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Mary, Queen of France Reader’s Guide

By Jean Plaidy

Mary, Queen of France by Jean Plaidy



Twelve-year-old Princess Mary is nonchalant when she is married off to Charles, Prince of Castile and heir to the Spanish throne. It will be years before she is forced to actually join her husband in Spain, and the pomp and ceremony of court life provide a colorful and welcome distraction until that fateful day. But on the night of her wedding, Mary meets Charles Brandon, a dashing boyhood friend of her brother Henry, and her life is altered permanently. Suddenly the burden of royalty is a yoke around Mary’s shoulders, and she longs to be the author of her own destiny, free of her loveless political marriage. A glimmer of hope appears when a political snafu between England and Spain cancels her betrothal, but that hope is immediately snuffed out when Henry, now king, announces his intention to send Mary to France to wed Louis XII instead. Devastated, furious at Henry, and hell-bent on reversing this disastrous turn of events, Mary arrives in France and begins a quiet campaign to liberate herself and reunite with her love, Charles Brandon.

But life in the French court is complex, tangled, rife with hidden agendas and political posturing, and Mary soon finds herself engaged in a contentious relationship with François, the Dauphin of France, and his ambitious mother and sister. This trinity of schemers opens Mary’s eyes to the concept that Louis’s death is perhaps the only way out of her gilded cage. Meanwhile, Charles Brandon suffers Henry’s whims back in England and must pretend to be grateful for any advantageous betrothal Henry concocts, even as he secretly yearns for the one hand that will never be offered to him—Mary’s. And as Henry matures into an ever more-ruthless and power-hungry monarch, the two lovers are forced to risk their very lives if they are to unite at last.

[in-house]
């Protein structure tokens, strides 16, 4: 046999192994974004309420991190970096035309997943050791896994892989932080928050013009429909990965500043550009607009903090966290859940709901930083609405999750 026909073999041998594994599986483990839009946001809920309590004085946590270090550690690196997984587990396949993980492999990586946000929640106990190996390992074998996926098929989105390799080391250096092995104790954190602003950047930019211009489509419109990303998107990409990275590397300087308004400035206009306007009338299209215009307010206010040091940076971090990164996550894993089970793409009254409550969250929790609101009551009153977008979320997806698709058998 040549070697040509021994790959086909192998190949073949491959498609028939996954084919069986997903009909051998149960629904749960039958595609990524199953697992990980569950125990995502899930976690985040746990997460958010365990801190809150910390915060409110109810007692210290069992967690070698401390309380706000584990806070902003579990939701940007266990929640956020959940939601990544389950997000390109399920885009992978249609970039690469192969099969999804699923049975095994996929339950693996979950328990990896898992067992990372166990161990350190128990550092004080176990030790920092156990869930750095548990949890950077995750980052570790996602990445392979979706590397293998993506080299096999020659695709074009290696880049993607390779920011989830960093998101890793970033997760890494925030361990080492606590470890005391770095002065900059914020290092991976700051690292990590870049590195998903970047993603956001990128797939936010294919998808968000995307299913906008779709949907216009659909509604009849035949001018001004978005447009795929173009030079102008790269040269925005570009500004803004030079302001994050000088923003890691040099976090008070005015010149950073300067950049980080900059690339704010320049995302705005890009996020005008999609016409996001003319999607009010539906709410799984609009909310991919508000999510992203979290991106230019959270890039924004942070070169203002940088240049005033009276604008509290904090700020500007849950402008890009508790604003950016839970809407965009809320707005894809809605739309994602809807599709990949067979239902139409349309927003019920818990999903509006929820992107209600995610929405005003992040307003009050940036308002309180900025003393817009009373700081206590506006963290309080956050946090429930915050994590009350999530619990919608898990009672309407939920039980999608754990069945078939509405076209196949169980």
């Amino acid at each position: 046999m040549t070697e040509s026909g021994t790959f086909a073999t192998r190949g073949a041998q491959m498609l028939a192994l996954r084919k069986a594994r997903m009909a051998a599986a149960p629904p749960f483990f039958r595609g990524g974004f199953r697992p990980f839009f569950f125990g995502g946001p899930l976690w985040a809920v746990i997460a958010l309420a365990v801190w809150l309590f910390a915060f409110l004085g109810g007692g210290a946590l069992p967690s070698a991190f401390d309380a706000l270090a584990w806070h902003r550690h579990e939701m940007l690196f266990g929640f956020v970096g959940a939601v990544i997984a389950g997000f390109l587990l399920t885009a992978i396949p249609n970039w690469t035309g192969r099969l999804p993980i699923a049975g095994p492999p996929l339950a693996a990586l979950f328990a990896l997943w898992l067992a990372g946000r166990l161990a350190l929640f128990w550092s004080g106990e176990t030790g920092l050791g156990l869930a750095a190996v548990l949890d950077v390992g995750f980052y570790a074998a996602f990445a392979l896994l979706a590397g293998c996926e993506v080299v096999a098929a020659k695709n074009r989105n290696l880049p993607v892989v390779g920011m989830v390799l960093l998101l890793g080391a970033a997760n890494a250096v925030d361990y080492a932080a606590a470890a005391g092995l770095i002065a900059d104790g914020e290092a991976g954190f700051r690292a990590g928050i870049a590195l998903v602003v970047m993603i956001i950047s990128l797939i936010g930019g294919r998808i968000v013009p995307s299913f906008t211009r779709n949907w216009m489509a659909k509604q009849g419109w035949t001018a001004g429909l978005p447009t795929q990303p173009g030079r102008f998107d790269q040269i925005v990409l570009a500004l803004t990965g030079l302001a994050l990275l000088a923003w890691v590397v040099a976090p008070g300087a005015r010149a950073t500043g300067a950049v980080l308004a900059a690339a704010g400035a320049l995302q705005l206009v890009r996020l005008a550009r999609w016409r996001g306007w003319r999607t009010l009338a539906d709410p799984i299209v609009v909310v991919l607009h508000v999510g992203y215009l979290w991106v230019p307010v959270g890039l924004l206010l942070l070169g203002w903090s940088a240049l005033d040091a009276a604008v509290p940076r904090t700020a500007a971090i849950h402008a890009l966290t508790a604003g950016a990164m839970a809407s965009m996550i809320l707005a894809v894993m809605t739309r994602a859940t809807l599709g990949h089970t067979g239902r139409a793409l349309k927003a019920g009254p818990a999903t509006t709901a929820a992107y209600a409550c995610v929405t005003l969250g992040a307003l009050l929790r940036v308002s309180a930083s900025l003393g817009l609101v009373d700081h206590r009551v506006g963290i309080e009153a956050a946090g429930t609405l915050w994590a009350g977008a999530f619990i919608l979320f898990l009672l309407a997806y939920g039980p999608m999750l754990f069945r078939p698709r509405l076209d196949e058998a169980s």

Questions and Topics for Discussion

1. Mary and Henry maintain a subtle balance of power between them. Although Henry has the last word by virtue of being king, Mary has enormous emotional
sway over him. Where do you see Mary affecting Henry’s decisions or intervening to calm situations that would otherwise prove disastrous? When does Henry first offer a glimpse of just how dangerous his temper can be, even with Mary?

2. Henry is so eager to become king that he joyfully anticipates his own father’s death: “Every direction in which he turned he found adulation, and